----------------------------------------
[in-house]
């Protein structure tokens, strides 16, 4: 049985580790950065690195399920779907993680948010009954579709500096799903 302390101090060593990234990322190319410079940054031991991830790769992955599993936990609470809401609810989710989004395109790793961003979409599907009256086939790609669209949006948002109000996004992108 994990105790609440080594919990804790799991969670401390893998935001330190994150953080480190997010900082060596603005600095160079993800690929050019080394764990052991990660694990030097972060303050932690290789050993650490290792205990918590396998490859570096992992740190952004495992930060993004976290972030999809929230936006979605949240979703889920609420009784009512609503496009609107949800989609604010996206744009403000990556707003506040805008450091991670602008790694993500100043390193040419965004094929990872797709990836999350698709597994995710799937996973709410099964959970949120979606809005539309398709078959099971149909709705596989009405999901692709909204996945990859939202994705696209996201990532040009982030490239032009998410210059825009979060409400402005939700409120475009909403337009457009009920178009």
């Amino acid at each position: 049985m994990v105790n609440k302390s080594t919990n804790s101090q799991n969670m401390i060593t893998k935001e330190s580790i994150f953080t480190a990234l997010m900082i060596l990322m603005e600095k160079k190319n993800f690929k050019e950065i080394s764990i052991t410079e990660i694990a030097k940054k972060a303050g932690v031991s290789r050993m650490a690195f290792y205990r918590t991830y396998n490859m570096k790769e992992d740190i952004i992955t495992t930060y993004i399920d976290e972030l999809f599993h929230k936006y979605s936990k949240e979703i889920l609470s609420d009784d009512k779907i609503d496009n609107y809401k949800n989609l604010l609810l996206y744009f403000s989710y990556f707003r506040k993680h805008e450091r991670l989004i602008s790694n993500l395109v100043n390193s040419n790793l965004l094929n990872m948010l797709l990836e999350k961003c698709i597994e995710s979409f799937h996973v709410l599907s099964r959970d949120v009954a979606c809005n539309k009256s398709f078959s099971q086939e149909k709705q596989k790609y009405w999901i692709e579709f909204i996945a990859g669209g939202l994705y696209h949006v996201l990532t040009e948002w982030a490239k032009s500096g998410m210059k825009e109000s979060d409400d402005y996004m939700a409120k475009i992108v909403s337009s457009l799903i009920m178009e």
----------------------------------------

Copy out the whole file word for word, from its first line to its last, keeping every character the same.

[in-house]
């Protein structure tokens, strides 16, 4: 049985580790950065690195399920779907993680948010009954579709500096799903 302390101090060593990234990322190319410079940054031991991830790769992955599993936990609470809401609810989710989004395109790793961003979409599907009256086939790609669209949006948002109000996004992108 994990105790609440080594919990804790799991969670401390893998935001330190994150953080480190997010900082060596603005600095160079993800690929050019080394764990052991990660694990030097972060303050932690290789050993650490290792205990918590396998490859570096992992740190952004495992930060993004976290972030999809929230936006979605949240979703889920609420009784009512609503496009609107949800989609604010996206744009403000990556707003506040805008450091991670602008790694993500100043390193040419965004094929990872797709990836999350698709597994995710799937996973709410099964959970949120979606809005539309398709078959099971149909709705596989009405999901692709909204996945990859939202994705696209996201990532040009982030490239032009998410210059825009979060409400402005939700409120475009909403337009457009009920178009």
């Amino acid at each position: 049985m994990v105790n609440k302390s080594t919990n804790s101090q799991n969670m401390i060593t893998k935001e330190s580790i994150f953080t480190a990234l997010m900082i060596l990322m603005e600095k160079k190319n993800f690929k050019e950065i080394s764990i052991t410079e990660i694990a030097k940054k972060a303050g932690v031991s290789r050993m650490a690195f290792y205990r918590t991830y396998n490859m570096k790769e992992d740190i952004i992955t495992t930060y993004i399920d976290e972030l999809f599993h929230k936006y979605s936990k949240e979703i889920l609470s609420d009784d009512k779907i609503d496009n609107y809401k949800n989609l604010l609810l996206y744009f403000s989710y990556f707003r506040k993680h805008e450091r991670l989004i602008s790694n993500l395109v100043n390193s040419n790793l965004l094929n990872m948010l797709l990836e999350k961003c698709i597994e995710s979409f799937h996973v709410l599907s099964r959970d949120v009954a979606c809005n539309k009256s398709f078959s099971q086939e149909k709705q596989k790609y009405w999901i692709e579709f909204i996945a990859g669209g939202l994705y696209h949006v996201l990532t040009e948002w982030a490239k032009s500096g998410m210059k825009e109000s979060d409400d402005y996004m939700a409120k475009i992108v909403s337009s457009l799903i009920m178009e």